Biznaga: How to turn bad luck into an opportunity

0
119

When they had already decided to make a living from music, the pandemic arrived and ruined their plans. Just ten before the declaration of the state of alarm, Biznaga had just published Big Screen (2020). But instead of being carried away by pessimism, they took advantage of the confinement to compose their next album: Bremen does not exist, which has just seen the light. A work in which they delve into intergenerational reflection, the role of technology or our role as humans between a past that has not ended and a future that is at stake.

“We wanted to establish an intergenerational dialogue that would impact both the people of the 80s and the 90s, the 2000s or the generations to come,” explains the formation. We swing between past and present, with our sights set on a future that has not arrived, or that could arrive if we work the current reality well. We try that our speech is not alien to anyone. Many of the things that this album tells have been repeated, are going to be repeated or are even going to be accentuated more».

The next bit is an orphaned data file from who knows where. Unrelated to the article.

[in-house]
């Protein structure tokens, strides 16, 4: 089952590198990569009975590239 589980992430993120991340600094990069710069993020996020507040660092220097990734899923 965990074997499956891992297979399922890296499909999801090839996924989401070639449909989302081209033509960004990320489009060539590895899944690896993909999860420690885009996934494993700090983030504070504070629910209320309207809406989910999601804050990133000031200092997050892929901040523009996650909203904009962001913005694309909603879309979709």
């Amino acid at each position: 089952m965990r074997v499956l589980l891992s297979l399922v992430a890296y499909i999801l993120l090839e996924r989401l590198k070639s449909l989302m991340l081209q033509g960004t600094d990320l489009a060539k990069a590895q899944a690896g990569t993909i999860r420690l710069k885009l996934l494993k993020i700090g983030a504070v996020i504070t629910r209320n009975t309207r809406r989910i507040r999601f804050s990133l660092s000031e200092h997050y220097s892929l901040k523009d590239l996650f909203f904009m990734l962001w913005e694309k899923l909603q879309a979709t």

That is why his disk swings between one time and another. «That our present has similarities with the past gives us the opportunity to learn from the mistakes made: if the bad comes back, the good can also come back, “they say.

Social networks, the addition to the screens and the tyranny of the algorithm are also present in the lyrics of their songs. Regarding the latter, they see it as difficult to overcome, but they advocate more family and school education, as well as government initiatives at a national and European level, to set limits and create critical awareness.

Biznaga sees today’s cities as not places. «To achieve more sustainable cities we should start by changing the approach of urbanism and architecture. Cities can be green and humanistic, but before building anything, you first have to have an idea of ​​what the city should be like”, they say.

They talk about all this and more topics such as festivals, the climate crisis and culture in this interview from Santiago Lozano for igloo.